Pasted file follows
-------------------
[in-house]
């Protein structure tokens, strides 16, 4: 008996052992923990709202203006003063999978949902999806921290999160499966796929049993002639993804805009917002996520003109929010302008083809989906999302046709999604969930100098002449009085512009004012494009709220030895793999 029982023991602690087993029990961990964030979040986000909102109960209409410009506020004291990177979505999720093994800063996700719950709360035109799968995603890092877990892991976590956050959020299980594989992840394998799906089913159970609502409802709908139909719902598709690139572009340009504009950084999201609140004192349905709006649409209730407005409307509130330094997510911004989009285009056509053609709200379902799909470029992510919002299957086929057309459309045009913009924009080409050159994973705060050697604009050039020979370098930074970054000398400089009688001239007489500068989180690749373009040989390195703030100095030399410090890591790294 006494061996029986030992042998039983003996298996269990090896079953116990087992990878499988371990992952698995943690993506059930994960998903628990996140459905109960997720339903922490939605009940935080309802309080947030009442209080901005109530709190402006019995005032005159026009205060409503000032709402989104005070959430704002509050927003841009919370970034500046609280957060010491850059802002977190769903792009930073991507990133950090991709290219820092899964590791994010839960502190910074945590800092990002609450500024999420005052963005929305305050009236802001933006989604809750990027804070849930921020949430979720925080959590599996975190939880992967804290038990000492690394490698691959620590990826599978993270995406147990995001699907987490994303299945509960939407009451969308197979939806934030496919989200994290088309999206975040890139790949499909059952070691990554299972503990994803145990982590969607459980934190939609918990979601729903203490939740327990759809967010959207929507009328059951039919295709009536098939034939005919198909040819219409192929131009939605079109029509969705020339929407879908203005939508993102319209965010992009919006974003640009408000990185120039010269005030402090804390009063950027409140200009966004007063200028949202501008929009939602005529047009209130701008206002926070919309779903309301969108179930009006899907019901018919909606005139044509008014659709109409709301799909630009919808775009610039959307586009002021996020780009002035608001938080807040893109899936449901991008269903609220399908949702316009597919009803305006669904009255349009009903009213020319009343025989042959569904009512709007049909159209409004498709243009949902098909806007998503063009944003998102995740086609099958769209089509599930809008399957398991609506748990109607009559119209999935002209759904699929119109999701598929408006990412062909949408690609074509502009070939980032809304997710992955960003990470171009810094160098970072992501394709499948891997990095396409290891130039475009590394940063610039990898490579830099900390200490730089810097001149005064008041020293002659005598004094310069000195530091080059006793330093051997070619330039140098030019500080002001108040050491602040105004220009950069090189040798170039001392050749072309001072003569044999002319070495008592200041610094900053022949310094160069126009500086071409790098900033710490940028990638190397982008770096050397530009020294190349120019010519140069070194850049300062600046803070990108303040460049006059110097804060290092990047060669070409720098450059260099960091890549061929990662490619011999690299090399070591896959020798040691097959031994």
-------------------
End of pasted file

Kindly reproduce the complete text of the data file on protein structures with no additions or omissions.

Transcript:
[in-house]
């Protein structure tokens, strides 16, 4: 008996052992923990709202203006003063999978949902999806921290999160499966796929049993002639993804805009917002996520003109929010302008083809989906999302046709999604969930100098002449009085512009004012494009709220030895793999 029982023991602690087993029990961990964030979040986000909102109960209409410009506020004291990177979505999720093994800063996700719950709360035109799968995603890092877990892991976590956050959020299980594989992840394998799906089913159970609502409802709908139909719902598709690139572009340009504009950084999201609140004192349905709006649409209730407005409307509130330094997510911004989009285009056509053609709200379902799909470029992510919002299957086929057309459309045009913009924009080409050159994973705060050697604009050039020979370098930074970054000398400089009688001239007489500068989180690749373009040989390195703030100095030399410090890591790294 006494061996029986030992042998039983003996298996269990090896079953116990087992990878499988371990992952698995943690993506059930994960998903628990996140459905109960997720339903922490939605009940935080309802309080947030009442209080901005109530709190402006019995005032005159026009205060409503000032709402989104005070959430704002509050927003841009919370970034500046609280957060010491850059802002977190769903792009930073991507990133950090991709290219820092899964590791994010839960502190910074945590800092990002609450500024999420005052963005929305305050009236802001933006989604809750990027804070849930921020949430979720925080959590599996975190939880992967804290038990000492690394490698691959620590990826599978993270995406147990995001699907987490994303299945509960939407009451969308197979939806934030496919989200994290088309999206975040890139790949499909059952070691990554299972503990994803145990982590969607459980934190939609918990979601729903203490939740327990759809967010959207929507009328059951039919295709009536098939034939005919198909040819219409192929131009939605079109029509969705020339929407879908203005939508993102319209965010992009919006974003640009408000990185120039010269005030402090804390009063950027409140200009966004007063200028949202501008929009939602005529047009209130701008206002926070919309779903309301969108179930009006899907019901018919909606005139044509008014659709109409709301799909630009919808775009610039959307586009002021996020780009002035608001938080807040893109899936449901991008269903609220399908949702316009597919009803305006669904009255349009009903009213020319009343025989042959569904009512709007049909159209409004498709243009949902098909806007998503063009944003998102995740086609099958769209089509599930809008399957398991609506748990109607009559119209999935002209759904699929119109999701598929408006990412062909949408690609074509502009070939980032809304997710992955960003990470171009810094160098970072992501394709499948891997990095396409290891130039475009590394940063610039990898490579830099900390200490730089810097001149005064008041020293002659005598004094310069000195530091080059006793330093051997070619330039140098030019500080002001108040050491602040105004220009950069090189040798170039001392050749072309001072003569044999002319070495008592200041610094900053022949310094160069126009500086071409790098900033710490940028990638190397982008770096050397530009020294190349120019010519140069070194850049300062600046803070990108303040460049006059110097804060290092990047060669070409720098450059260099960091890549061929990662490619011999690299090399070591896959020798040691097959031994």